To Barlett Sher, Intiman artistic director, who won a Tony Award Sunday of his direction of the New York Lincoln Center revival of the 1950s Rogers-Hammerstein musical, "South Pacific." The revival won six additional Tonys. Sher's award brought new recognition both to himself and to Intiman. He already has moved to New York but has one year remaining on his Intiman contract, during which time he says a "big Disney musical" will be produced there.
To, surprise, Seattle Mariners senior management, for belatedly firing general manager Bill Bavasi, who set records during his tenure for payroll dollars spent per team victory. This year's payroll, for an underperforming roster with the major leagues' worst win-loss record, is about $117 million. Management got its firing sequence right by dumping Bavasi before he could make things worse by making more bad player transactions over the next several weeks as the team retools for next year. Several non-performing veteran players are likely to depart shortly. Others will be traded to pennant contenders for young players likely to help in the future.
To Washington high school graduates, who sharply improved their rate of success in passing WASL requirements for their graduation. They put added pressure on teachers' union leaders who keep campaigning against performance standards either for teachers or for students, as per the WASL or in the federal No Child Left Behind program.
To Washington Mutual CEO Kerry Killinger, the third-highest-paid executive in the Northwest (at $14.4 million in 2007, down 20.6 percent from 2006), roasted in Gretchen Morgenson's Sunday New York Times business column for putting his own financial interests above shareholders' in pressing a $7 billion capital infusion by TPG and other investors over a competitive JPMorgan Chase takeover offer that would have left the company and shareholders in better shape. Shareholders will vote next Tuesday, June 24, on the TPG deal. It is structured in such a way that penalties would be incurred if it is not approved. Killinger steps down as WaMu chair shortly thereafter, though not as CEO. That may follow shortly, if angry asset managers quoted in Morgenson's story have their way.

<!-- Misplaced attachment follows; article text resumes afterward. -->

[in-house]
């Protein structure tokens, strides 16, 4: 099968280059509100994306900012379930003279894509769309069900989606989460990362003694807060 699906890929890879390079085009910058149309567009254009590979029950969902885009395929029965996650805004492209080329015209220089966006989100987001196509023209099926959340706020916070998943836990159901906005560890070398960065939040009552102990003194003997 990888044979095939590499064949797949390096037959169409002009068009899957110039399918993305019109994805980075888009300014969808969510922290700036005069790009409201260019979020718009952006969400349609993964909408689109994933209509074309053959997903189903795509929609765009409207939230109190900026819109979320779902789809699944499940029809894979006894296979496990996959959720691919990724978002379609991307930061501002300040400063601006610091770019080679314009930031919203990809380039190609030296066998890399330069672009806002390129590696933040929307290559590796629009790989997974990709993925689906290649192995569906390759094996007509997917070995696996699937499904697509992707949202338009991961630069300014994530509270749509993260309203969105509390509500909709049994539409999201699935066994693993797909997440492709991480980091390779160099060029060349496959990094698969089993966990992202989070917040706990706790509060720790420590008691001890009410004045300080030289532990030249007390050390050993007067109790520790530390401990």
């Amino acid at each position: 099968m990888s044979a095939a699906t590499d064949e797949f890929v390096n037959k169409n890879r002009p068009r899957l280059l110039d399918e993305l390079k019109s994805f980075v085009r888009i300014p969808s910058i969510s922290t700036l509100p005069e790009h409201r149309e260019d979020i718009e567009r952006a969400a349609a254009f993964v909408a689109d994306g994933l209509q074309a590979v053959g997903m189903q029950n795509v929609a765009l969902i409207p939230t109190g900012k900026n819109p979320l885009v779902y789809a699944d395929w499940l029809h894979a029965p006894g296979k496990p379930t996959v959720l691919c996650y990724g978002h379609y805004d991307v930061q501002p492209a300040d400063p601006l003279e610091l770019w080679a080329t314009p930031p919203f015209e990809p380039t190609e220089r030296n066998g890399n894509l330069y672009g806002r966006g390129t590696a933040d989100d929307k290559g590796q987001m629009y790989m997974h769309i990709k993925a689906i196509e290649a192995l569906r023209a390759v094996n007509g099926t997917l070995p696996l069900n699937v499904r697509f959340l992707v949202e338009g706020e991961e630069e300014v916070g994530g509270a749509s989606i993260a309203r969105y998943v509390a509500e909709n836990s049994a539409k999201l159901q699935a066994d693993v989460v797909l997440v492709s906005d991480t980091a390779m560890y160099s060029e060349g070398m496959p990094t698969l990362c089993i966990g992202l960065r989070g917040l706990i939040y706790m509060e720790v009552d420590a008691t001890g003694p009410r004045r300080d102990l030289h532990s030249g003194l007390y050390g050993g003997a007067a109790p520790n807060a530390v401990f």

To Mayor Greg Nickels and his lawsuit to keep the Sonics in Seattle. City taxpayers thus far have paid $1 million in legal fees to former Sen. Slade Gorton and his law firm colleagues in an effort to hold the Sonics in KeyArena until the end of their lease two years from now. The suit, against Oklahoma City buyers of the team, may or may not succeed. In a best case, it will succeed and, over the next two years, local buyers will rescue the Sonics from their Oklahoma owners. Then the truly bad news will be revealed: We still will have a National Basketball Association franchise locally. The NBA is in particularly foul odor these days because of new revelations and rumors dealing with league and referee misconduct compromising the game's integrity. Fact is, the NBA during commissioner David Stern's tenure has moved steadily toward World Wrestling Federation status — a good show for those who enjoy it but not a true sport. Let the Okies have 'em.
To horse racing regulators and racetrack operators in Washington state. Horse-racing-related equine fatalities over the past five years were incurred at a rate twice as high as in the next highest state nationally (California). The death rate was 0.427 percent. The Association of Racing Commissioners International, a non-profit trade association, released the report over the weekend in response to congressional, media, and public inquiries following the fatal injury at the Kentucky Derby of the runnerup, Eight Belles. The national death average was .125 percent. Nearly 9 percent of horse trainers nationally, the report disclosed, had been disciplined for medication or performance-enhancing drug violations over the five-year period. That seems an exceptionally high percentage, and you wonder what percentage were not caught and penalized.